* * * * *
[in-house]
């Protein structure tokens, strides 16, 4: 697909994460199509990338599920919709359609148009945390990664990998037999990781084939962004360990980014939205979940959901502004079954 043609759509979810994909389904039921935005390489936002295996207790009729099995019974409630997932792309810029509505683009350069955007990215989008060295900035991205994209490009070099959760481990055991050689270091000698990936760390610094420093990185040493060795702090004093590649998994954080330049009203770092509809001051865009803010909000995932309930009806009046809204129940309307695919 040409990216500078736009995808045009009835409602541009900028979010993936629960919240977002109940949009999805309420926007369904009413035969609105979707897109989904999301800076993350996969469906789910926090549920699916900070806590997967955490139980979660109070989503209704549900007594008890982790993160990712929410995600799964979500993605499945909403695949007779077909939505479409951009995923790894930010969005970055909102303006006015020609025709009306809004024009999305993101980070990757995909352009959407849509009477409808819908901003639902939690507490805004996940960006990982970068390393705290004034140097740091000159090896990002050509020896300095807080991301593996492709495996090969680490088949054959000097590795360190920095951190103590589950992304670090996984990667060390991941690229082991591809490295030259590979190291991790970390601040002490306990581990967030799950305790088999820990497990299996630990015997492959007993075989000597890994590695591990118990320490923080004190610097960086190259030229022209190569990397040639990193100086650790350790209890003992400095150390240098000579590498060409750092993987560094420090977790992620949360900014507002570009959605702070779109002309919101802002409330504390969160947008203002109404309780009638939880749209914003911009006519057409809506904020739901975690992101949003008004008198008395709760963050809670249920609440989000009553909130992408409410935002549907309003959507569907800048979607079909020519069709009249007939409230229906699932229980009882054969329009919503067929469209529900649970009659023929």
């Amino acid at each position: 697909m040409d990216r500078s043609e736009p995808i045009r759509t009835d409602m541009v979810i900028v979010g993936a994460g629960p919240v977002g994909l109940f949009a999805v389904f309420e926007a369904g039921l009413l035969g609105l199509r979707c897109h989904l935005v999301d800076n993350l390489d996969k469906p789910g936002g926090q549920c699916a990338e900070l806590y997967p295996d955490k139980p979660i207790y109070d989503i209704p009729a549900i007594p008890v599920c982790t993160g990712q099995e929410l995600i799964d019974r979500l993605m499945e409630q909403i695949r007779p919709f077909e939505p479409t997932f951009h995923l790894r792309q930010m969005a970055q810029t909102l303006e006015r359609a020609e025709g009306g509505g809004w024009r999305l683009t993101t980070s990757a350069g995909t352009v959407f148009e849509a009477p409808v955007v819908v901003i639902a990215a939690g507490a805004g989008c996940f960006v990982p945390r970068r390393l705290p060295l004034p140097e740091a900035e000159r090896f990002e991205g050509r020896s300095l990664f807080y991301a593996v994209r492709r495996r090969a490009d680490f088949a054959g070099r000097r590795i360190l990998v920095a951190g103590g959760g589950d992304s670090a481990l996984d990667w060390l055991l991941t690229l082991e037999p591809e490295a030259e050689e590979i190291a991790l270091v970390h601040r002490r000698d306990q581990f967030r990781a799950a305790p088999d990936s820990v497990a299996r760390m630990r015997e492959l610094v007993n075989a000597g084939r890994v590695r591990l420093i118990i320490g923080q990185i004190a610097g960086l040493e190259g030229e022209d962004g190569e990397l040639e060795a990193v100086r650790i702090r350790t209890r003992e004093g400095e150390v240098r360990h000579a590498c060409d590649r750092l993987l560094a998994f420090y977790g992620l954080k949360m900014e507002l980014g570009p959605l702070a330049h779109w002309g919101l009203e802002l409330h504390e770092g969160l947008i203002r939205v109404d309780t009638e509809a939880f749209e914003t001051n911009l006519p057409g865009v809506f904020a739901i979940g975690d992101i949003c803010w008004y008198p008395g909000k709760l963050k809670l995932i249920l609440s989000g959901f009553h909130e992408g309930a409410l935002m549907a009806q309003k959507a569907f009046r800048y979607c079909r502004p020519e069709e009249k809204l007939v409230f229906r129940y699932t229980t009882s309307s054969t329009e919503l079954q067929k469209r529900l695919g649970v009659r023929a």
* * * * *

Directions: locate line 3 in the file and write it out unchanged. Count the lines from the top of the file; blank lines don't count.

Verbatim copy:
């Amino acid at each position: 697909m040409d990216r500078s043609e736009p995808i045009r759509t009835d409602m541009v979810i900028v979010g993936a994460g629960p919240v977002g994909l109940f949009a999805v389904f309420e926007a369904g039921l009413l035969g609105l199509r979707c897109h989904l935005v999301d800076n993350l390489d996969k469906p789910g936002g926090q549920c699916a990338e900070l806590y997967p295996d955490k139980p979660i207790y109070d989503i209704p009729a549900i007594p008890v599920c982790t993160g990712q099995e929410l995600i799964d019974r979500l993605m499945e409630q909403i695949r007779p919709f077909e939505p479409t997932f951009h995923l790894r792309q930010m969005a970055q810029t909102l303006e006015r359609a020609e025709g009306g509505g809004w024009r999305l683009t993101t980070s990757a350069g995909t352009v959407f148009e849509a009477p409808v955007v819908v901003i639902a990215a939690g507490a805004g989008c996940f960006v990982p945390r970068r390393l705290p060295l004034p140097e740091a900035e000159r090896f990002e991205g050509r020896s300095l990664f807080y991301a593996v994209r492709r495996r090969a490009d680490f088949a054959g070099r000097r590795i360190l990998v920095a951190g103590g959760g589950d992304s670090a481990l996984d990667w060390l055991l991941t690229l082991e037999p591809e490295a030259e050689e590979i190291a991790l270091v970390h601040r002490r000698d306990q581990f967030r990781a799950a305790p088999d990936s820990v497990a299996r760390m630990r015997e492959l610094v007993n075989a000597g084939r890994v590695r591990l420093i118990i320490g923080q990185i004190a610097g960086l040493e190259g030229e022209d962004g190569e990397l040639e060795a990193v100086r650790i702090r350790t209890r003992e004093g400095e150390v240098r360990h000579a590498c060409d590649r750092l993987l560094a998994f420090y977790g992620l954080k949360m900014e507002l980014g570009p959605l702070a330049h779109w002309g919101l009203e802002l409330h504390e770092g969160l947008i203002r939205v109404d309780t009638e509809a939880f749209e914003t001051n911009l006519p057409g865009v809506f904020a739901i979940g975690d992101i949003c803010w008004y008198p008395g909000k709760l963050k809670l995932i249920l609440s989000g959901f009553h909130e992408g309930a409410l935002m549907a009806q309003k959507a569907f009046r800048y979607c079909r502004p020519e069709e009249k809204l007939v409230f229906r129940y699932t229980t009882s309307s054969t329009e919503l079954q067929k469209r529900l695919g649970v009659r023929a």